4. Brown DM, Schmidt-Erfurth U, Do DV, et al. Intravitreal aflibercept for diabetic macular edema: 100-week results from the VISTA and VIVID Studies. Ophthalmology. 2015;122(10):2044-2052.
  5. Michaelides M, Kaines A, Hamilton RD, et al. A Prospective randomized trial of intravitreal bevacizumab or laser therapy in the management of diabetic macular edema (BOLT study): 12ÔÇÉmonth data report 2. Ophthalmology. 2010;117(6):1078-1086.
  6. Wells JA, Glassman AR, et al.; Diabetic Retinopathy Clinical Research Network. Aflibercept, bevacizumab, or ranibizumab for diabetic macular edema. N Engl J Med. 2015;372(13):1193-1203.
  7. Wells JA, Glassman AR, Ayala AR, et al; Diabetic Retinopathy Clinical Research Network. Aflibercept, bevacizumab, or ranibizumab for diabetic macular edema: two-year results from a comparative effectiveness randomized clinical trial. Ophthalmology. 2016;123(6):1351-1359.
  8. Gross JG, Glassman AR, Jampol LM, et al; Writing Committee for the Diabetic Retinopathy Clinical Research Network. Panretinal photocoagulation vs intravitreous ranibizumab for proliferative diabetic retinopathy: a randomized clinical trial. JAMA. 2015;314(20):2137-2146.
  9. Gross JG, Glassman AR, Liu D, et al; Diabetic Retinopathy Clinical Research Network. Five-year outcomes of panretinal photocoagulation vs intravitreous ranibizumab for proliferative diabetic retinopathy: a randomized clinical trial. JAMA Ophthalmol. 2018;136(10):1138-1148.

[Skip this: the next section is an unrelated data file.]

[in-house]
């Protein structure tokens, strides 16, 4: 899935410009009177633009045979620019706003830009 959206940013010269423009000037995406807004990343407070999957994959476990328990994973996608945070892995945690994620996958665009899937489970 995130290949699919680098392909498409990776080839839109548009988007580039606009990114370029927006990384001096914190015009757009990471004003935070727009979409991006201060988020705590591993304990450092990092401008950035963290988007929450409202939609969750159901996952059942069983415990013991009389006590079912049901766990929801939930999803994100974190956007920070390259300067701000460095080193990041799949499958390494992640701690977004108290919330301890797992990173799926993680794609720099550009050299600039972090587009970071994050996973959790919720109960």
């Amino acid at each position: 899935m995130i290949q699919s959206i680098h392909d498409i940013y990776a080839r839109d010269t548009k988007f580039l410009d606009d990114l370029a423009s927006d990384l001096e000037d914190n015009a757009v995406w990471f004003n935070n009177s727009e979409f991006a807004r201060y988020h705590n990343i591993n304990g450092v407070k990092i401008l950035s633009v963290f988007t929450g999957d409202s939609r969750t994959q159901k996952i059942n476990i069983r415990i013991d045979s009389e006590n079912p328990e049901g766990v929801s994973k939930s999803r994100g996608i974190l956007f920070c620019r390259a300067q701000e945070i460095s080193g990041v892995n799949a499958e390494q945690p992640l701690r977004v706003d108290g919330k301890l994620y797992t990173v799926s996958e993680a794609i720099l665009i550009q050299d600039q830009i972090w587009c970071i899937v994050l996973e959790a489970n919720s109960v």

10. Sivaprasad S, Prevost AT, Vasconcelos JC, et al; CLARITY Study Group. Clinical efficacy of intravitreal aflibercept versus panretinal photocoagulation for best corrected visual acuity in patients with proliferative diabetic retinopathy at 52 weeks (CLARITY): a multicentre, single-blinded, randomised, controlled, phase 2b, non-inferiority trial. Lancet. 2017;389(10085):2193-2203.
  11. Gao X, Obeid A, Aderman CM, et al. Loss to follow-up after intravitreal anti-vascular endothelial growth factor injections in patients with diabetic macular edema. Ophthalmol Retina. 2019;3(3):230-236.
  12. Obeid A, Gao X, Ali FS, et al. Loss to follow-up in patients with proliferative diabetic retinopathy after panretinal photocoagulation or intravitreal anti-VEGF injections. Ophthalmology. 2018;125(9):1386-1392.
  13. Wubben TJ, Johnson MW; Anti-VEGF Treatment Interruption Study Group. Anti-vascular endothelial growth factor therapy for diabetic retinopathy: consequences of inadvertent treatment interruptions. Am J Ophthalmol. 2019;204:13-18.
  14. Sacco RL, Wolf PA, Gorelick PB. Risk factors and their management for stroke prevention: outlook for 1999 and beyond. Neurology. 1999;53(7 Suppl 4):S15-S24.